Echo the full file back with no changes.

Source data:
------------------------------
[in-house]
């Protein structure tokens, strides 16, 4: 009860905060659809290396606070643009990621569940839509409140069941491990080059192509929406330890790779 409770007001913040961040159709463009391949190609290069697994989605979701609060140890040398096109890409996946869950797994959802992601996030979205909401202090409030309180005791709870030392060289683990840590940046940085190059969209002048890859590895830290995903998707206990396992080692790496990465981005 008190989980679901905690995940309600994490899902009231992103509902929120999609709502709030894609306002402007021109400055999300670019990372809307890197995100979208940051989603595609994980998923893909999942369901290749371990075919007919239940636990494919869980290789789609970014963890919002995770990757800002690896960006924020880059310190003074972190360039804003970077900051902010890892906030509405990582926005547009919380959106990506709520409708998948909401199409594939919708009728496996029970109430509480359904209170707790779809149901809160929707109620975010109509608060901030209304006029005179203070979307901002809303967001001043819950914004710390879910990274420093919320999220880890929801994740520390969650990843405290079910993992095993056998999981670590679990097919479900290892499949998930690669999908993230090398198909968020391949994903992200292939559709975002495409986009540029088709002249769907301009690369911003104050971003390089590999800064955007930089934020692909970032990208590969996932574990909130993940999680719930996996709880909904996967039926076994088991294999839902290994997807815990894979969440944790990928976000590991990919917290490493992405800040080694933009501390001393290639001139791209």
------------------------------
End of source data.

[in-house]
């Protein structure tokens, strides 16, 4: 009860905060659809290396606070643009990621569940839509409140069941491990080059192509929406330890790779 409770007001913040961040159709463009391949190609290069697994989605979701609060140890040398096109890409996946869950797994959802992601996030979205909401202090409030309180005791709870030392060289683990840590940046940085190059969209002048890859590895830290995903998707206990396992080692790496990465981005 008190989980679901905690995940309600994490899902009231992103509902929120999609709502709030894609306002402007021109400055999300670019990372809307890197995100979208940051989603595609994980998923893909999942369901290749371990075919007919239940636990494919869980290789789609970014963890919002995770990757800002690896960006924020880059310190003074972190360039804003970077900051902010890892906030509405990582926005547009919380959106990506709520409708998948909401199409594939919708009728496996029970109430509480359904209170707790779809149901809160929707109620975010109509608060901030209304006029005179203070979307901002809303967001001043819950914004710390879910990274420093919320999220880890929801994740520390969650990843405290079910993992095993056998999981670590679990097919479900290892499949998930690669999908993230090398198909968020391949994903992200292939559709975002495409986009540029088709002249769907301009690369911003104050971003390089590999800064955007930089934020692909970032990208590969996932574990909130993940999680719930996996709880909904996967039926076994088991294999839902290994997807815990894979969440944790990928976000590991990919917290490493992405800040080694933009501390001393290639001139791209």